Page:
Automation Testing

The Truth About Autonomous Software Testing

By Test Guild
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A person in a jacket is holding up a blurred object against a blue and purple backdrop with the text "Autonomous Software Testing" and a button labeled "Myths.

If you’re a software tester you’ve probably been hearing a lot about autonomous software testing lately.

But how much of it is hype, and what should you pay attention to?

I’m here to help.

This article was created using insights from my latest interview with automation expert Tobias about the Myths of Autonomous Software Testing.

I’ve also included information taken from two sessions at a previous Automation Guild conferences from software developer Gil Tayar and automation expert Andy Knight.

So, read on to get real, expert info on what autonomous testing actually is, as well as how it differs from traditional automated testing.

We’ll also do some myth busting along the way.

What is Autonomous Testing?

Let’s get straight to the heart of the matter and start with some definitions.

The best way I can describe it is that autonomous testing is the use of artificial intelligence (AI) and machine learning (ML) to automate the entire testing process. So, from test case generation to execution and analysis.

Unlike traditional test automation, which requires humans to write and maintain test scripts, autonomous testing aims to create self-learning systems that can adapt to changes in the application(s) under test.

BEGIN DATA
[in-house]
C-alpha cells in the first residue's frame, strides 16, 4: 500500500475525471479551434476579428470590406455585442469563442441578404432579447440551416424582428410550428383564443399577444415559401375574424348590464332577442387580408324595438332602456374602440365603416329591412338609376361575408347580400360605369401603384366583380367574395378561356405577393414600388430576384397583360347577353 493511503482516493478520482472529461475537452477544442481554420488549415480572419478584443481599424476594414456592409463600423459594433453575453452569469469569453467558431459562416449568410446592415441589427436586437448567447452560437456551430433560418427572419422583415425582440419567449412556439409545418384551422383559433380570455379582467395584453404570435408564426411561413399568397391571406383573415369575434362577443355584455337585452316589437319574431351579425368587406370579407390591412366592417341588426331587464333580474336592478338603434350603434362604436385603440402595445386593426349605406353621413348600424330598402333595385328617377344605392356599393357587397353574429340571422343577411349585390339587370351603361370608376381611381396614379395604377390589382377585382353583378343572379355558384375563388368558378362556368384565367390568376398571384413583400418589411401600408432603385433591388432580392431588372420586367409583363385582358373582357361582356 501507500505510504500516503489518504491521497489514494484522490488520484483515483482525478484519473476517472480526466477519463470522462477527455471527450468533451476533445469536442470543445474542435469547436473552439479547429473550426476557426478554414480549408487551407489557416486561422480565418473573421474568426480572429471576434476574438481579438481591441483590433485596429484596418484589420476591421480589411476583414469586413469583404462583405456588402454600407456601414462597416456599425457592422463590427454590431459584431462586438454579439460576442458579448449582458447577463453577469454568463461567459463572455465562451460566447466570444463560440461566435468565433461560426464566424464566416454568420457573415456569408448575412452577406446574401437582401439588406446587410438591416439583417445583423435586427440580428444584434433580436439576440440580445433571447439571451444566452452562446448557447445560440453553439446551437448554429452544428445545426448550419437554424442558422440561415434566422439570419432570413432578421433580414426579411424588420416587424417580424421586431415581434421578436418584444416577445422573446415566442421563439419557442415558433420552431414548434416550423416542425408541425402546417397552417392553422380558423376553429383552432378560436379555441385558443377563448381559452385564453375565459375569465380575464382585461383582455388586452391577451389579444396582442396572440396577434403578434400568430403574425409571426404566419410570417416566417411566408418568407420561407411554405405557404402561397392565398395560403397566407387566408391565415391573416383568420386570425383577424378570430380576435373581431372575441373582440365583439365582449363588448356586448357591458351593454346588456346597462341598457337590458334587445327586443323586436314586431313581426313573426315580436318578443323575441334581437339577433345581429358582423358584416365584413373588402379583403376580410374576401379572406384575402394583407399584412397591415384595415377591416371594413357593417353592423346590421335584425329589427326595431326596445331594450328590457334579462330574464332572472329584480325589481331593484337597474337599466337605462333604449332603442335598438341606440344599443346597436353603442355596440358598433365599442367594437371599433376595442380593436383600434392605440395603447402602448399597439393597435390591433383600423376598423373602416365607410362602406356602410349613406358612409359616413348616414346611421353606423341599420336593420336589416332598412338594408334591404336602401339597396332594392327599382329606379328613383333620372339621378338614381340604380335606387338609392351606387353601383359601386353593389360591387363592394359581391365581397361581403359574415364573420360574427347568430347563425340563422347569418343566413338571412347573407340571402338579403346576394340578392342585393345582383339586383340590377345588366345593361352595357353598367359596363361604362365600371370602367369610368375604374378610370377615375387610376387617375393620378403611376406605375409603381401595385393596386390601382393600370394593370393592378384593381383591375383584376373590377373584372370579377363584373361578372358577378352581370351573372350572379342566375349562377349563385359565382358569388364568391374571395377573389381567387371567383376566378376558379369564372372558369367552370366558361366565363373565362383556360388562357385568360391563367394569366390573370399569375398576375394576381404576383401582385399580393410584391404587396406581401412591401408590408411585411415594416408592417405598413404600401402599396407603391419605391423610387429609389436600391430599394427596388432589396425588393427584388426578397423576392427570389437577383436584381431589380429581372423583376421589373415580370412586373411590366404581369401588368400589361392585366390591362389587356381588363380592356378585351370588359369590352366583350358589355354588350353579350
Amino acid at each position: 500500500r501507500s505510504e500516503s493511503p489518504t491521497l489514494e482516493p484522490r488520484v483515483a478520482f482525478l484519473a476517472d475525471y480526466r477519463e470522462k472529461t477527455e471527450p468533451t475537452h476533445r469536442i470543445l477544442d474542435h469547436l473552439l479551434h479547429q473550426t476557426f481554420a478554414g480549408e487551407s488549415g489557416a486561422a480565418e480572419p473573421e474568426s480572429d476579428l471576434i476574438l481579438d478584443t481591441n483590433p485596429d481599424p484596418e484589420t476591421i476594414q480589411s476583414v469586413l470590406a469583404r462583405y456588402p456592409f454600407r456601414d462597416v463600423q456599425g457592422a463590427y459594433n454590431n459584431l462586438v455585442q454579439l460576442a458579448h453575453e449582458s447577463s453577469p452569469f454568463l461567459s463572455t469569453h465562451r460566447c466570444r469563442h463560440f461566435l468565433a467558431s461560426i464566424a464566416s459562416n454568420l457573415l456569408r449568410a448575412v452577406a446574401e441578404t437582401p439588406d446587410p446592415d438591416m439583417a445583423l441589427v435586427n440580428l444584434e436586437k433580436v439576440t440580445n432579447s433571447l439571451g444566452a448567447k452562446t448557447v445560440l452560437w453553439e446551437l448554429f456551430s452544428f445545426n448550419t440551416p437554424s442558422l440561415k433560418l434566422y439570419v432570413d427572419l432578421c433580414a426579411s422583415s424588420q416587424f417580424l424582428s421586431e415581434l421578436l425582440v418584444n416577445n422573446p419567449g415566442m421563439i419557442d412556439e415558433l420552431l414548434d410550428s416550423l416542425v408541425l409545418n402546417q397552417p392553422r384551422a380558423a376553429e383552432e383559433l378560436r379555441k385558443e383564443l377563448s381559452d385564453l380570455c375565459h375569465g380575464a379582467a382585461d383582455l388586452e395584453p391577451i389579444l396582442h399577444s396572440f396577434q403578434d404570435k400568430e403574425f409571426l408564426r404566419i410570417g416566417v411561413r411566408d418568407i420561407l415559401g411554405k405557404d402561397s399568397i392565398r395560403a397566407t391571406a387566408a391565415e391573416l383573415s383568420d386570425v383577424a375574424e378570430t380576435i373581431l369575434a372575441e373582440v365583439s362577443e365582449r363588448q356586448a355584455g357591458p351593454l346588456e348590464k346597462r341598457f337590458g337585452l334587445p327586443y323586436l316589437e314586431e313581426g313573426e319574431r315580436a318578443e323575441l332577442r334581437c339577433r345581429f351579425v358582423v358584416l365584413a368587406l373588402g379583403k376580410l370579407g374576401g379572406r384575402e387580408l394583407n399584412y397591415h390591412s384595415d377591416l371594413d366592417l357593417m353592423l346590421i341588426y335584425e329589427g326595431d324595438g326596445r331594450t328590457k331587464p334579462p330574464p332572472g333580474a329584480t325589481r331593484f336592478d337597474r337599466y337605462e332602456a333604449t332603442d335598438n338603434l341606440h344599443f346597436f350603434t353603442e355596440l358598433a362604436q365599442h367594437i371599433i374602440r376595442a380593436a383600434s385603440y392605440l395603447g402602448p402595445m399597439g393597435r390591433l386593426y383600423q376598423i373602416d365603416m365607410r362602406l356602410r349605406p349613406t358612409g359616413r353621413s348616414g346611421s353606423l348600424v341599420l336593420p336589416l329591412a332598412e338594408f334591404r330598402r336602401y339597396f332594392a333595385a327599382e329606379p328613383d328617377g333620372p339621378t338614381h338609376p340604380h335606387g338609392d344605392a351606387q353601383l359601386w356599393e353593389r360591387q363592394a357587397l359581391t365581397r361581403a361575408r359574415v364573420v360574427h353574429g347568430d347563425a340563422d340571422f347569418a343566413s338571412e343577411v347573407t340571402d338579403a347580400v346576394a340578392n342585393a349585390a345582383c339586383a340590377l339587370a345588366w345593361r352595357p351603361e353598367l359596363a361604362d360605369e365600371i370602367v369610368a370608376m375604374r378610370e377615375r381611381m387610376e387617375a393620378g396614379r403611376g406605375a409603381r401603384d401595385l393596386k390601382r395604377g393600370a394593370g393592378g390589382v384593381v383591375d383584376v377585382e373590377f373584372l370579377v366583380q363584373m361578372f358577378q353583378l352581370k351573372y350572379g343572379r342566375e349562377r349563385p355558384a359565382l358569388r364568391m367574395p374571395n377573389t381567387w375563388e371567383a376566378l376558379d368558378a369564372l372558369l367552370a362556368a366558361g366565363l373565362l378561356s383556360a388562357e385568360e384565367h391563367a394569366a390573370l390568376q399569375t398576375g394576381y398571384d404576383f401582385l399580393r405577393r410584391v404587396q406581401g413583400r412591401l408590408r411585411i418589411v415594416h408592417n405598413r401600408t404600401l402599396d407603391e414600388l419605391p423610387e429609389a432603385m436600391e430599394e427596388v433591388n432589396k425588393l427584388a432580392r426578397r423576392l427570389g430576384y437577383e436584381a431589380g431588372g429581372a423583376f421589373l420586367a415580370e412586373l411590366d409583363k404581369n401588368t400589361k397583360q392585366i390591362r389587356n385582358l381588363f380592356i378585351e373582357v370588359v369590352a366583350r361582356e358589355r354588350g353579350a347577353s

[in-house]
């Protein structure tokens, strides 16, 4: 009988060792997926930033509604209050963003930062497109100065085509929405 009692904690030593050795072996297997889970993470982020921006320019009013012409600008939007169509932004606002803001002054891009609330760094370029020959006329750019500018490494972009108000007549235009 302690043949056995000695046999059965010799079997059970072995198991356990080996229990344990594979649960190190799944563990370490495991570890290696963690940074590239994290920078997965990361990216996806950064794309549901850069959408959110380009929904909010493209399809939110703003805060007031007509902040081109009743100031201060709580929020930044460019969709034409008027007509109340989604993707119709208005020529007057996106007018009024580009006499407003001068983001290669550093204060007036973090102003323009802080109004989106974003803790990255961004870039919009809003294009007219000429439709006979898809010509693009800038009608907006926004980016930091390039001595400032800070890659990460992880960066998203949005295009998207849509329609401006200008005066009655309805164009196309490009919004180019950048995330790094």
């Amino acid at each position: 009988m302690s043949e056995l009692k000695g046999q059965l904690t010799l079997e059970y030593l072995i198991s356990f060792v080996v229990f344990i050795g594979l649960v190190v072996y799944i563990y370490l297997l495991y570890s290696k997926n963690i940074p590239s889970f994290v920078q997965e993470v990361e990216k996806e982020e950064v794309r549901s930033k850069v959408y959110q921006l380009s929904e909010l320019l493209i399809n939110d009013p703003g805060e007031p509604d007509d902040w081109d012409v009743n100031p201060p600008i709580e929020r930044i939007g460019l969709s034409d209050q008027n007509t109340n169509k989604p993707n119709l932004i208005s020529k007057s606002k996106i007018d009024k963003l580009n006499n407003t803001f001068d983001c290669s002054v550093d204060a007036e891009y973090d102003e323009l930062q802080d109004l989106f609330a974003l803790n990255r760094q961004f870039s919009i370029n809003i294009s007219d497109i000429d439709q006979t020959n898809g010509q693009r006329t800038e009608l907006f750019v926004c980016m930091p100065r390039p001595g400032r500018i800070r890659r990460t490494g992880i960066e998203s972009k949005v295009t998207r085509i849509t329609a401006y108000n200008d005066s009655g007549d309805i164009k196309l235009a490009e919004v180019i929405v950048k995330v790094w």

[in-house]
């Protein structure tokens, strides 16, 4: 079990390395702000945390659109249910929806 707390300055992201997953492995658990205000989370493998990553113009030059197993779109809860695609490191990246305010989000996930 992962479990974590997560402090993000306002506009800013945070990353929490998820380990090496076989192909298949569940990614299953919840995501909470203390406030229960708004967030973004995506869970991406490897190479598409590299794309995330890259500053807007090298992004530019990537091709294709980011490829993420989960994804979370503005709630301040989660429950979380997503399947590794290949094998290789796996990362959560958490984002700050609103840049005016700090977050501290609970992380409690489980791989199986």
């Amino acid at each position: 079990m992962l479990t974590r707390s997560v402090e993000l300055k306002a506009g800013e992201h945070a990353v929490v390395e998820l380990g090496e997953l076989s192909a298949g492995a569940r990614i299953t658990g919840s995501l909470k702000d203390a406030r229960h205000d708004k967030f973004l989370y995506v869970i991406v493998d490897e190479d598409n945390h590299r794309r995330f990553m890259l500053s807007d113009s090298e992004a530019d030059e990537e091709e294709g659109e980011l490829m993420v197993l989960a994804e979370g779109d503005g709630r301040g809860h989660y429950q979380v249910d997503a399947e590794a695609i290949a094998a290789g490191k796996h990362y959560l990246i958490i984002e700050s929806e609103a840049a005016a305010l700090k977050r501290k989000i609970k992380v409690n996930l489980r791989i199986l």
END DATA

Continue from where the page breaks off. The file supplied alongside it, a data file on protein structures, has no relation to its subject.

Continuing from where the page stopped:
Andy Knight describes it as the next evolutionary step in efficiency with testing.

Tobias Müller, co-founder of agrees that autonomous testing is the future of software testing but, he thinks that we are not quite there yet. To make things even worse, most of the “autonomous testing” solutions on the market today are just wrappers around existing test automation frameworks like Selenium and Appium.

So, what should you believe? Where should you go to get a straight answer?

Well, read on to find out more.

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Key Components of Autonomous Testing

Based on my conversations with other testing experts, they all seem to agree that to achieve true autonomous testing, a system needs to have the following four components:

  • Vision: The ability to perceive and understand the application under test, like how humans use their eyes to interact with software
  • Learning: The ability to learn from past test runs and adapt to changes in the application, using techniques like machine learning and neural networks
  • Reasoning: The ability to make decisions about what to test and how to test it, based on the application's behavior and the testing goals
  • Execution: The ability to interact with the application and execute tests, similar to how human testers perform manual testing

That’s a tall order, and as you will see we are still a long way off from true autonomous software testing. But even so, what are some of the benefits of what we can currently achieve with AI?

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Benefits of Autonomous Tests

The main benefit of autonomous testing is increased efficiency and coverage.

By automating the entire testing process, autonomous testing can:

  • Reduce the time and effort required for testing
  • Increase the number of test cases that can be executed
  • Faster release cycles and higher quality software

Another benefit of autonomous testing is what many have been touting about automation testing in general: improved reliability and consistency.

Unlike human testers, who may make mistakes or have biases, autonomous testing systems can execute tests consistently and objectively, reducing the risk of human error.

Note that this does not replace testers, but rather assists them.

So, how does one move from manual testing to this state?

From Manual to Autonomous Testing

Levels of Autonomous Driving